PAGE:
This week: How will the House improve its version of the transportation bill?

Last week the House of Representatives passed its initial version of a multiyear transportation bill. This bill has the potential to make streets safer across the country, help communities build more homes and offices near transit, and give more control of transportation investments to local communities. In order for this to happen, though, the House’s version of the bill needs to improve considerably.

Representatives agree: they’ve filed more than 200 amendments to the current version of the bill. Today the Rules Committee will decide which ones to allow to the floor. And then later this week, the full House will vote on all the amendments and create their final version of the bill.

Make the next transportation bill a forward-looking one: Send a letter to your representative this morning >>

Several amendments under consideration would improve how the bill supports walkable communities served by transit, including:

  • Amendment #18 from Representative Lipinski of Illinois, which would make transit-oriented development (TOD) eligible for RRIF funding.
  • Amendment #21 from Representative DeSaulnier of California, which would improve planning and project selection performance measures and transparency.
  • Amendment #37, also from Representative Lipinski, which expresses the Sense of Congress that TOD is an eligible activity under the RRIF program.
  • Amendment #47 from Representative Schakowsky of Illinois that would require a study and rule on safety standards or performance measures to improve pedestrian safety.
  • Amendment #66 from Representative Blumenauer of Oregon, which would create a new national priority program for non-motorized safety and adjust the funding levels from the National Priority Safety Program’s existing levels.
  • Amendment #75 from Representative Ellison of Minnesota, Grijalva of Arizona, Waters of California, and Huffman of California, which would establish accessibility performance measures.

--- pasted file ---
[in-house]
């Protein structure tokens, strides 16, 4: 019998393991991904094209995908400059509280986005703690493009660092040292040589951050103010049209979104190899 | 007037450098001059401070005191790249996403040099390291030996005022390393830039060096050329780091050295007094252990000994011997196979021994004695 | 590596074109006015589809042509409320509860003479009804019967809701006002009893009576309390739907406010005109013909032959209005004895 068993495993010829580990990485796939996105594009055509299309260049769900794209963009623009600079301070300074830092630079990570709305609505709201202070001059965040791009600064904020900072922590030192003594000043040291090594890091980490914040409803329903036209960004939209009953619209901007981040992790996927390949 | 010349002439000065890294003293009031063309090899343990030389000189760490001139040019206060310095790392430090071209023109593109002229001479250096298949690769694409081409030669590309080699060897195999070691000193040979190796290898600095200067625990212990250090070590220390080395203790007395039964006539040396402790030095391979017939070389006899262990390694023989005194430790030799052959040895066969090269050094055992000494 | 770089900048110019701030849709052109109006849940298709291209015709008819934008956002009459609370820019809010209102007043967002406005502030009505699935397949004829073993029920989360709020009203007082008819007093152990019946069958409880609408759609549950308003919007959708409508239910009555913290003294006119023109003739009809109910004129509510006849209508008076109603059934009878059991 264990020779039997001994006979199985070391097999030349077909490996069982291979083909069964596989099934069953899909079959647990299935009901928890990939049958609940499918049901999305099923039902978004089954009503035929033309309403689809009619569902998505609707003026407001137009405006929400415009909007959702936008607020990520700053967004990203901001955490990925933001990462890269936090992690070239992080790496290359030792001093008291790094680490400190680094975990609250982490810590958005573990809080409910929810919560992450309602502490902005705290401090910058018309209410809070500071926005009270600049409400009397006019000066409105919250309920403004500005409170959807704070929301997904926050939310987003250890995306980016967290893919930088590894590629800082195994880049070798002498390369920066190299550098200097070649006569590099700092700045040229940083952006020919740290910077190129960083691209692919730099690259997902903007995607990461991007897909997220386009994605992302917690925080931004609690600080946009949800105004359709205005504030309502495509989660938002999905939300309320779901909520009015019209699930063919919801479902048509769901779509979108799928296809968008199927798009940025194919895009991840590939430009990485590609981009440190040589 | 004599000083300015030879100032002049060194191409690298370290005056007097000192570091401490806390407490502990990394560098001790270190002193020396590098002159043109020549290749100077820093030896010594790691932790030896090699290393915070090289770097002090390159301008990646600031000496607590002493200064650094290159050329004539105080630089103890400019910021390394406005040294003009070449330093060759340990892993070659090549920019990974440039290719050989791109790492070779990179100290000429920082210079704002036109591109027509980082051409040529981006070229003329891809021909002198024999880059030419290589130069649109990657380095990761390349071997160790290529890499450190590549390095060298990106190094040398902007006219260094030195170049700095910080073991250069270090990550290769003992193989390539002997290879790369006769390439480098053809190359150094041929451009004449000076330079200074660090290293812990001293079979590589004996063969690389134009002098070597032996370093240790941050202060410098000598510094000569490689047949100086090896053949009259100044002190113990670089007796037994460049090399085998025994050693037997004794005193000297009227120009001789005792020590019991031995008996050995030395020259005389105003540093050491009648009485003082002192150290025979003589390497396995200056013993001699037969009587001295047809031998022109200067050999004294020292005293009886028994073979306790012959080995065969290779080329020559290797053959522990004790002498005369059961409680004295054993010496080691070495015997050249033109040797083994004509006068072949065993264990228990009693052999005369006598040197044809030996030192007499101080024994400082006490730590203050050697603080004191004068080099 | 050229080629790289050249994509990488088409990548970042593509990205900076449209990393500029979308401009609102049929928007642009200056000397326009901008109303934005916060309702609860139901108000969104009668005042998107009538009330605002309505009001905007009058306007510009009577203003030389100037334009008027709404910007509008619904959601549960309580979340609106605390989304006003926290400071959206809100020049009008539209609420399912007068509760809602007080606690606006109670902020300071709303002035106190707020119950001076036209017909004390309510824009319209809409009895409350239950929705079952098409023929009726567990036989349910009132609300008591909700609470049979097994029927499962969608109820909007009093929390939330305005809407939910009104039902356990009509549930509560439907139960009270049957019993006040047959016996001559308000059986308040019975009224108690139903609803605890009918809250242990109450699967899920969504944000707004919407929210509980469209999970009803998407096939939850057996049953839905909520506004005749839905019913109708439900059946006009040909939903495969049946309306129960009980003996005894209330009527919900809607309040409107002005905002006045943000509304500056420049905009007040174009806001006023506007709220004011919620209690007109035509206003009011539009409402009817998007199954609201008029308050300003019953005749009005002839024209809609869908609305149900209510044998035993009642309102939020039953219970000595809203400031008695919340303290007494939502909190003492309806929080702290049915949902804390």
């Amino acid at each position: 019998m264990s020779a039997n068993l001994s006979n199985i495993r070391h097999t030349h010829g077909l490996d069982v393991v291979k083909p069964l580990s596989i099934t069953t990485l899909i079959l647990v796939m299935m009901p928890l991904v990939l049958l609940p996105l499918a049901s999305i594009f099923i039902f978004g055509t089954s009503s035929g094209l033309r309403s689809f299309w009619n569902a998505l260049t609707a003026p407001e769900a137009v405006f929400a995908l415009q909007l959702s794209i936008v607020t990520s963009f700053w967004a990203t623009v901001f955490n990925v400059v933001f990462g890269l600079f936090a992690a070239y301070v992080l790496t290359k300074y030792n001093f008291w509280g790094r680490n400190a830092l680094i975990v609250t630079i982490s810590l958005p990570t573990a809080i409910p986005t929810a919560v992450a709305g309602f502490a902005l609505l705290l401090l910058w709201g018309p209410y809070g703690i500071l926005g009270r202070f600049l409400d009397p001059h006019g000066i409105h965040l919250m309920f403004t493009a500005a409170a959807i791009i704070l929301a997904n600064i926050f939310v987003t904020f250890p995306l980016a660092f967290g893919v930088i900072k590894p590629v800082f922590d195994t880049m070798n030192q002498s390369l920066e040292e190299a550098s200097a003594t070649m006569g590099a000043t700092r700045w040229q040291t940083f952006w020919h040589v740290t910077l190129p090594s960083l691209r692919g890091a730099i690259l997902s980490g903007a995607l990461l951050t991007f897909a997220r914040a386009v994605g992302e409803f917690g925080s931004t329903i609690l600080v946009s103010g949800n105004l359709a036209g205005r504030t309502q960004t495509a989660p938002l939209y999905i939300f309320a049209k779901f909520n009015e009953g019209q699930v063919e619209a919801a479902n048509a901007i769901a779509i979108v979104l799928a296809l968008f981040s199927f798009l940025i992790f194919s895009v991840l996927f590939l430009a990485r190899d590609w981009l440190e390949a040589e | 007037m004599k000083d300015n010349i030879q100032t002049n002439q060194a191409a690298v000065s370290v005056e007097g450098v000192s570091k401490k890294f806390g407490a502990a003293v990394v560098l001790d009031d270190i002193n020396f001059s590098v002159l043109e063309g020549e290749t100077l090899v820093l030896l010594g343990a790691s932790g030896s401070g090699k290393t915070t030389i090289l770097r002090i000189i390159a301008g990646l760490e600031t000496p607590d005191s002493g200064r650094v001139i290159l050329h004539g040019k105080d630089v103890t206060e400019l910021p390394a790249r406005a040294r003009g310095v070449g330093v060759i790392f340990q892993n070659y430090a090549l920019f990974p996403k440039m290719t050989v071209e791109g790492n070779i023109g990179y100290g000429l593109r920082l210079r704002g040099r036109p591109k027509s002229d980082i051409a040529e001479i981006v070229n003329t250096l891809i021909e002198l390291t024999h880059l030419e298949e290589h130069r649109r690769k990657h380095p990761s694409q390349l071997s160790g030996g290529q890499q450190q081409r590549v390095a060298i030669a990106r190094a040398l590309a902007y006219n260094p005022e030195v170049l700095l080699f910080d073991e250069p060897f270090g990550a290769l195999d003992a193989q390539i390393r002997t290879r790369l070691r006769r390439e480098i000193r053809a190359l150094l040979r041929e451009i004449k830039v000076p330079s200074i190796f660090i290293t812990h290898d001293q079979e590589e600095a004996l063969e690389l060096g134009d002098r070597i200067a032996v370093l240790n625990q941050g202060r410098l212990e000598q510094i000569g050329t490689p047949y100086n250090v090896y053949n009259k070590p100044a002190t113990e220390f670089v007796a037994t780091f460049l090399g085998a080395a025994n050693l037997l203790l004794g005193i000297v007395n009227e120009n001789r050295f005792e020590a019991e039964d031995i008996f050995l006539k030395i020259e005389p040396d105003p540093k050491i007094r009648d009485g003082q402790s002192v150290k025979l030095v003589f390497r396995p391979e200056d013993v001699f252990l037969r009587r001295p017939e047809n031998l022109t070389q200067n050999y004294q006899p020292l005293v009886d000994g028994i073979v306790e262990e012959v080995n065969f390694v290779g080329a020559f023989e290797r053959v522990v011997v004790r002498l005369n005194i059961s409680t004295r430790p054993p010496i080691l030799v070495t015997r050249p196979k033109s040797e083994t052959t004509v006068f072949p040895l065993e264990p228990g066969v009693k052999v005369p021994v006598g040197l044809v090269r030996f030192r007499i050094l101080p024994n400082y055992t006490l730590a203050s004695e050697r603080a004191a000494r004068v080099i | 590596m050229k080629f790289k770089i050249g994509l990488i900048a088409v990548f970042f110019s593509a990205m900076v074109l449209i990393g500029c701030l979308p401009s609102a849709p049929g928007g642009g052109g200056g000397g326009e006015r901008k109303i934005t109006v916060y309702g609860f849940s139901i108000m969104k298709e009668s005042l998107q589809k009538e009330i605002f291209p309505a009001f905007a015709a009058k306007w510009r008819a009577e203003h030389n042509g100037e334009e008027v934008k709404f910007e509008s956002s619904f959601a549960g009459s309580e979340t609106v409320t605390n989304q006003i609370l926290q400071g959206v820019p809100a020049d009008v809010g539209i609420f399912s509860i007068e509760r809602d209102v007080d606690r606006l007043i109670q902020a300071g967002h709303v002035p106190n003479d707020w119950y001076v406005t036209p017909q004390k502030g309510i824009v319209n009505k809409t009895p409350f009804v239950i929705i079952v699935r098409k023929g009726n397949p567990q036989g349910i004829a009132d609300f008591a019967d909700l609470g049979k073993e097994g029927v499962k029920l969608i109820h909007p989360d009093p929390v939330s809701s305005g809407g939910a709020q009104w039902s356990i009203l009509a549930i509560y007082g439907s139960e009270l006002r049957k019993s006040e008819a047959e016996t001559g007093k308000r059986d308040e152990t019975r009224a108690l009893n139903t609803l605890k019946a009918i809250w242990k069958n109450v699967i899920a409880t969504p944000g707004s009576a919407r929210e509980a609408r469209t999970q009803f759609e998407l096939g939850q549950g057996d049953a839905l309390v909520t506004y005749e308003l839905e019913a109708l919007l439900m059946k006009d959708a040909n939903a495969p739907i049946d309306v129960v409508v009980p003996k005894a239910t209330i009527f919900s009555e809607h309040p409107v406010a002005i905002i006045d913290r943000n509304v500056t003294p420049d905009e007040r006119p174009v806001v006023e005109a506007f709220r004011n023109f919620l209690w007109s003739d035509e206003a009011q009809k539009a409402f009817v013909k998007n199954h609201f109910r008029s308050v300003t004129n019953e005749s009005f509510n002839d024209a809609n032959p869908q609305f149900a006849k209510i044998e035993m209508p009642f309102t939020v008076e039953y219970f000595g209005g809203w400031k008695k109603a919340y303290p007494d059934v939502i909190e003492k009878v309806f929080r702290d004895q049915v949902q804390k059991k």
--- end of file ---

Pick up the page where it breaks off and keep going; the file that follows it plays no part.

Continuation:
• Amendment #87 from Representative Swalwell of California, which would expand Congestion Mitigation and Air Quality Improvement and Federal Transit Administration project eligibilities to innovative shared mobility options like bike share, car share, and transportation network companies, among others.
  • Amendment #101 from Representatives Edwards of Maryland and Comstock of Virginia, which would make TOD projects eligible for TIFIA loans.
  • And finally amendment #131 from Representatives Davis of Illinois and Titus of Nevada, which would provide more flexible funds, send more money directly to local communities, and help smaller communities with fewer than 200,000 people.

Together, these amendments would make smart growth strategies a built-in option for communities making transportation decisions. They would create new ways of financing transit-oriented development, grant local governments more control over how funding gets spent, and help make streets safer for everyone—no matter their age, ability, or how they travel.

Help create the transportation bill of tomorrow—not yesterday: Send a letter to your representative >>

Get the inside scoop on what’s happening in the House
Deliberations in the House are moving quickly this week, and several key votes are scheduled in the coming days.

Join Smart Growth America and our programs LOCUS, the National Complete Streets Coalition, Local Leaders Council and Transportation for America for a policy call tomorrow, Wednesday, November 4, 2015 at 12:00 PM EST to discuss what’s happening in the legislative process and what advocates for walkable communities and public transit need to know, as well as to answer your questions about this version of the bill. Register to join the conversation tomorrow >>

Complete Streets